But I think the most profound commentary I heard regarding last night’s memorial came from my own husband, Bill. Bill never had the chance to meet Matt, but he’s heard me talk about him over the years. My memories of Matt are mostly about some of the hilarious things he said, but also his wild dance skills. Matt loved to dance, and had taken lessons. I don’t dance all that well, but I do like to spin around the dance floor with men with rhythm. I learned last night that Matt would dance with anyone! I have told Bill many stories about Matt over the years, but until last night, all Bill knew about Matt came from my limited perspective.

Thanks to our Zoom meeting memorial, Bill had the chance to hear about Matt from others who knew him through different channels. So, this morning, when I asked Bill what he thought about the memorial, his comments came from a totally different perspective. This was the post I wrote for the Peace Corps Armenia Reunion Facebook group:

My husband, Bill, was sitting in the Zoom meeting with me last night. I just asked him what he thought of the memorial, and he said it was interesting to hear all about Matt from someone other than me. Not having met Matt in person, he was struck by how personal Matt was in his dealings with others. He noticed we didn’t just gush about the positive things, but we mentioned his many quirks, too. And he loved that Matt wrote letters, since letter writing is such a lost art. He said he could tell that teaching was truly Matt’s calling.

And then Bill said, “It made me wish that the person who killed Matt could be there to see and hear just how many people have been affected worldwide by his death, and the profound loss and grief caused by that one careless act. Especially among the kids he taught.”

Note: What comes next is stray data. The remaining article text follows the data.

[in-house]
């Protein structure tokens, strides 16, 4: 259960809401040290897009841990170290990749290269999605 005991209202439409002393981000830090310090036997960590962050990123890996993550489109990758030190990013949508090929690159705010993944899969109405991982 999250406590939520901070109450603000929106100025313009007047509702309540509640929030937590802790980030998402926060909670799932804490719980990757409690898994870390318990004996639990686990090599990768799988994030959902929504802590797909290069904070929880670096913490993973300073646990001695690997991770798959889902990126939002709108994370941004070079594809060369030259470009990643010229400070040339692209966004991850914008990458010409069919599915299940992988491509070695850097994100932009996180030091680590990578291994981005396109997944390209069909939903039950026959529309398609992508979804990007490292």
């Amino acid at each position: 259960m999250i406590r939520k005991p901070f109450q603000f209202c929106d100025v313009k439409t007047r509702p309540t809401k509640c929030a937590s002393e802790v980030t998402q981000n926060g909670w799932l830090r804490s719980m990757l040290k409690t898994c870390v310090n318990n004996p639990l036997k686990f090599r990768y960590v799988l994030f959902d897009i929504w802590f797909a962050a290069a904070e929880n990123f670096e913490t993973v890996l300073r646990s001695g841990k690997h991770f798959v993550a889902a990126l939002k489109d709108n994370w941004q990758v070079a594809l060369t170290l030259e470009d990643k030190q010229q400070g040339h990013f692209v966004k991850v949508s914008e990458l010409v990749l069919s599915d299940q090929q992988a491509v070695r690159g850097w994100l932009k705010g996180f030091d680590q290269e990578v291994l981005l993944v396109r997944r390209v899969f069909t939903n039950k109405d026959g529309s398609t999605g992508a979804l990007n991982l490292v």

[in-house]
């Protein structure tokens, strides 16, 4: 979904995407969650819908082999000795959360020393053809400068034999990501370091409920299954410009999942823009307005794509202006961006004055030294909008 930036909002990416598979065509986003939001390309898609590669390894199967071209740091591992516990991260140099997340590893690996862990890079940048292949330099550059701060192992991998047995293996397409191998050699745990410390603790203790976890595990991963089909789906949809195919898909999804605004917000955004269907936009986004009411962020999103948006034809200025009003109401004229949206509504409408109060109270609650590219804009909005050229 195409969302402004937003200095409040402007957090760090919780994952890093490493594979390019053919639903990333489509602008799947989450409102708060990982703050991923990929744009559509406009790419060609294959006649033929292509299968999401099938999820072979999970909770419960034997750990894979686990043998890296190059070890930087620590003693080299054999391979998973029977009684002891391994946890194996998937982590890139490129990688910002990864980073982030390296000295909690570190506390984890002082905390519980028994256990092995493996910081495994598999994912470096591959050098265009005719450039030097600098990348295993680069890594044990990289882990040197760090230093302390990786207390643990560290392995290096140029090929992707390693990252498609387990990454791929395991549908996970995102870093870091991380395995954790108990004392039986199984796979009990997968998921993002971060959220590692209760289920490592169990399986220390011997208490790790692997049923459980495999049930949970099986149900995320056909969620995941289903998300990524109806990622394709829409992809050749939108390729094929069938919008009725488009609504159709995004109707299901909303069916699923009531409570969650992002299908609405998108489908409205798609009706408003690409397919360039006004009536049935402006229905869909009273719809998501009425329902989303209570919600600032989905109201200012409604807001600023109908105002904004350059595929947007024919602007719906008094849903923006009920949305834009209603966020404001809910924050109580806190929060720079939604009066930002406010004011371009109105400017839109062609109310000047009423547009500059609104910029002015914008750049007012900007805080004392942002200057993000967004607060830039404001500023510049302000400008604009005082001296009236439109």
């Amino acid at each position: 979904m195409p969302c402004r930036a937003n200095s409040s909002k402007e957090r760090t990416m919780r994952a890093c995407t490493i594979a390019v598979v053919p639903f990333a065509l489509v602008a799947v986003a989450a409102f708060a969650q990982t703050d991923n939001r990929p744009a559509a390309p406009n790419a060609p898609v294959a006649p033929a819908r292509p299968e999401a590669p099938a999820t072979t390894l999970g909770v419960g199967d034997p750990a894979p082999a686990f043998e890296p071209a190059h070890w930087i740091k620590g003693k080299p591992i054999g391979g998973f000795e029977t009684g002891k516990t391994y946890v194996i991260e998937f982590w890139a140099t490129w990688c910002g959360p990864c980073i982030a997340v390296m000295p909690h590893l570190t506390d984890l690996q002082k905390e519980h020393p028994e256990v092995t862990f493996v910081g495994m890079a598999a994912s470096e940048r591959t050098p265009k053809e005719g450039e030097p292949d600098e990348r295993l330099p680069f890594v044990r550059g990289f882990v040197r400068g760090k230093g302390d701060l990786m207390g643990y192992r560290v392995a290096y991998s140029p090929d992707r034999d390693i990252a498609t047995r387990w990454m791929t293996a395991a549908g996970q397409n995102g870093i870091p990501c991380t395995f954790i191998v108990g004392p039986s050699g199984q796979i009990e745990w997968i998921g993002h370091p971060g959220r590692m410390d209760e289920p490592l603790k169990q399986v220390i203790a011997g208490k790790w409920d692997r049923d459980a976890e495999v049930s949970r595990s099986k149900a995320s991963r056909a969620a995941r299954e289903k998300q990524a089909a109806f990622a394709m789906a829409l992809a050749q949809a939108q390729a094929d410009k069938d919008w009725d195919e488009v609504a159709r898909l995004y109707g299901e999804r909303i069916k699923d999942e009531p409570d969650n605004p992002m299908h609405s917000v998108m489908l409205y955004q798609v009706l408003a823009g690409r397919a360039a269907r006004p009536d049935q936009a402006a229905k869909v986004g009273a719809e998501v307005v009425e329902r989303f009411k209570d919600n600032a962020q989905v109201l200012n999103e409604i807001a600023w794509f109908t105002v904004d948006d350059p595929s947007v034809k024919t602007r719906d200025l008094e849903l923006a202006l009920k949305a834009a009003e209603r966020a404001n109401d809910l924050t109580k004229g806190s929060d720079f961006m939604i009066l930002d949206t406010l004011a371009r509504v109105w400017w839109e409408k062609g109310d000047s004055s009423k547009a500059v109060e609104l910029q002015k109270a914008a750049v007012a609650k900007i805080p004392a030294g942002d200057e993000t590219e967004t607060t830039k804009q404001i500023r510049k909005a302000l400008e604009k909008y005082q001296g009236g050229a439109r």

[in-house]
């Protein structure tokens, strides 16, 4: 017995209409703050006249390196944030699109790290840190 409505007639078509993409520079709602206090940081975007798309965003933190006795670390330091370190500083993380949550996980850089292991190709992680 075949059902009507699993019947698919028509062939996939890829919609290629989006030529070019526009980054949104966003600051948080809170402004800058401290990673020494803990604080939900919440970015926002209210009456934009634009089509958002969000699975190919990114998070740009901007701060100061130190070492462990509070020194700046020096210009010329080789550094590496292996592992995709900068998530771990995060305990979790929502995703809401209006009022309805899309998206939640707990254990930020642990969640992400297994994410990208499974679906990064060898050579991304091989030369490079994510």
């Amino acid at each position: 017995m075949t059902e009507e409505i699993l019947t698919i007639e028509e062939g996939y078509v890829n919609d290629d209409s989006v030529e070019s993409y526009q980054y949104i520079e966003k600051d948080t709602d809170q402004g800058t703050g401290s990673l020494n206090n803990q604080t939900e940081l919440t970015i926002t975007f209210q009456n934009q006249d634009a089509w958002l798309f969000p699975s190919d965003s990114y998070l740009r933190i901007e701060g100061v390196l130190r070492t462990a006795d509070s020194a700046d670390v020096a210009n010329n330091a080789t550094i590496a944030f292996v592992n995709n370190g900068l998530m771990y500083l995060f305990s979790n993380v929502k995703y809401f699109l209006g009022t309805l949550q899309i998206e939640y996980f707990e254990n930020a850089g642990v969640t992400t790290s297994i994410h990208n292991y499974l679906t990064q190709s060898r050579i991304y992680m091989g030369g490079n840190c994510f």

It really drives home how much we all affect each other, even if it doesn’t always seem like it. My husband never even met Matt, and yet he has been affected by him through me, and now by all of the people who spoke so lovingly about him last night. I take some comfort in knowing that there are so many people worldwide that he taught. Every single one of them has the potential to share his vibrant light with everyone they know, too. In that way, he’ll never truly be gone from the world.

When I think about that, it makes me realize that we all have so much potential… and most of us affect people in ways we’ll never know. We’re all connected. Not to be corny, but Matt’s life was a little like the proverbial “candle in the wind”. It glowed bright and cast warmth and light to so many… and then it was suddenly snuffed out by the careless actions of someone driving a Rolls Royce. Such a bizarre way for a man like Matt to die… it was as if Kurt Vonnegut conjured it for a novel! But in the end, his death may end up saving lives, as local activists continue to demand that something is finally done about that unsafe crossing.

Every person has the potential to share something unforgettable and good. Matt Jensen shared his light generously with people far and wide, and because he cared and shared so very much, that generosity is still perpetuating through people who will never, ever forget him.

Bill never met Matt, but Matt still affected Bill. Imagine what those young students in Brooklyn will do as they grow up. Maybe one or two of them will be inspired to teach. Maybe a few will decide to join the Peace Corps. Maybe one or two will learn to dance, or become fans of ABBA, or travel the world. Or maybe they will simply tell their friends and family about this tall, blond, monarchy obsessed ABBA fan who taught them so much , helped them learn English, made them laugh… or made them a memorable meal with beets and cabbage, or a delicious pound cake!

Matt was a thoughtful, kind, and loving person to the very end, and he always thought of others. Upon hearing of Prince Philip’s death in April, Matt wrote letters of condolences to Queen Elizabeth II and Princess Anne. Princess Anne wrote back before Matt died, but I think I heard that Her Majesty the Queen also responded, but her letter arrived after Matt’s death. I like to think that Matt knows how many people loved him and will remember him, sharing his light to infinite numbers of people around the world. And I hope he’s up there in the great beyond, sharing a toast with Loretta, Don, and Ashot… and anyone else beyond the bar who was touched by Armenia and knows how much Armenians love making toasts!

I’m so grateful that I was able to share my memories with other people… and in some small way, honor Matt with one of my own gifts. Maybe I can share my light the way Matt did with whatever time I have left. The most important thing Matt taught me is that no one is promised the next minute. So I hope this post inspires you to share yourself… because I promise, you matter to someone. And you probably matter to many more people than you will ever know.